The choice of a systemic therapy agent for stage IV lung cancer with metastases depends on the histological type of the primary tumor. In small cell lung cancer (SCLC), cytotoxic chemotherapy (usually a platinum-based combination therapy) is effective for orbital metastases as well as for the primary lesion. Unfortunately, cytotoxic chemotherapy does not show as quick a response for NSCLC as it does for SCLC. Recently, several novel antitumor agents have brightened the outlook for patients with advanced NSCLC; in fact, Zarogoulidis et al. reported favorable efficacy of combination chemotherapy including bevacizumab and pemetrexed in patients with orbital metastasis. Gefitinib shows a rapid and improved response rate over combination chemotherapy in patients with NSCLC harboring EGFR-activating mutations. The efficacy of gefitinib could be expected to apply not only to the primary lesion, but also to metastatic lesions. This case showed the efficacy of gefitinib to orbital metastasis with high response rate. Thus, the patient’s quality of vision could be saved without an invasive procedure. Unfortunately, however, patients usually acquire resistance to gefitinib around 12 months of treatment. Further studies will be needed to elucidate the efficacy of gefitinib on metastasis.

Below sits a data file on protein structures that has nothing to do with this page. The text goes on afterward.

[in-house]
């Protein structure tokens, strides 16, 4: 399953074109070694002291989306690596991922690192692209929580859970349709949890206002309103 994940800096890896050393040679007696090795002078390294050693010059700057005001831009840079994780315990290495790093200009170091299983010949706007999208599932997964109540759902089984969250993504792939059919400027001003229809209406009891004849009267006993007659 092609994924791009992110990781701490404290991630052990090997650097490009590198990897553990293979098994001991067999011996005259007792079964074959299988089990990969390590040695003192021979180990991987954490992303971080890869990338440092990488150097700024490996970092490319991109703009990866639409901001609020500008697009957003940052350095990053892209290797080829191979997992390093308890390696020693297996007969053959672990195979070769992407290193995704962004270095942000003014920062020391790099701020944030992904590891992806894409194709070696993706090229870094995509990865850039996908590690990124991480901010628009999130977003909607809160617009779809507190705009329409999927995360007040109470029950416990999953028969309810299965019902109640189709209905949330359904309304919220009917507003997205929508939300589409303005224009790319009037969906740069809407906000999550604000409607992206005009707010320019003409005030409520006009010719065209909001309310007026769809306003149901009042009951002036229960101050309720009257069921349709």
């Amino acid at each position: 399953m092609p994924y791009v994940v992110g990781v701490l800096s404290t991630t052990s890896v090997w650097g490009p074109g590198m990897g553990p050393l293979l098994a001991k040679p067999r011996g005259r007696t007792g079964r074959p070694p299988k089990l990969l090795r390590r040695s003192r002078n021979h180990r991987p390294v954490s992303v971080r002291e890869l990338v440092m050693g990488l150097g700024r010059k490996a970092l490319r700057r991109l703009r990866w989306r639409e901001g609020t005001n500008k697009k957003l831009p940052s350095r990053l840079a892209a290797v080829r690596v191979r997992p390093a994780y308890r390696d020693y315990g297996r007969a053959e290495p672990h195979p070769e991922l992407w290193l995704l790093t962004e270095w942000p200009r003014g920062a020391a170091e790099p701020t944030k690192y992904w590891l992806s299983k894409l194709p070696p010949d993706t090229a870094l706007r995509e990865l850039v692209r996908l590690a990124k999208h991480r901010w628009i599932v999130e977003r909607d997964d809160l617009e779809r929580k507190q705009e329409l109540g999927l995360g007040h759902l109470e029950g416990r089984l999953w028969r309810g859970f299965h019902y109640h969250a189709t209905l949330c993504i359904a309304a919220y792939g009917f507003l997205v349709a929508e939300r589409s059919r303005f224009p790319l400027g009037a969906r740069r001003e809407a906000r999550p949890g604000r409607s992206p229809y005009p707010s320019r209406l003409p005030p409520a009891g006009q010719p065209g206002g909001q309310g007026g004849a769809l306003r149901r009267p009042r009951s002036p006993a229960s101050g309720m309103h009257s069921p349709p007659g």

Here we present the case of a patient with orbital metastasis of lung adenocarcinoma in which a marked positive response to gefitinib therapy was shown in both the primary lesion and orbital metastasis. Gefitinib therapy improved the patient’s quality of vision without an invasive procedure. Patients with orbital metastases are in need of highly effective treatment if their vision is to be spared; gefitinib may be a good first choice for patients with NSCLC and EGFR-activating mutations.
Written informed consent was obtained from the patient for publication of this case report and accompanying images. A copy of the written consent is available for review by the Editor-in-Chief of this journal.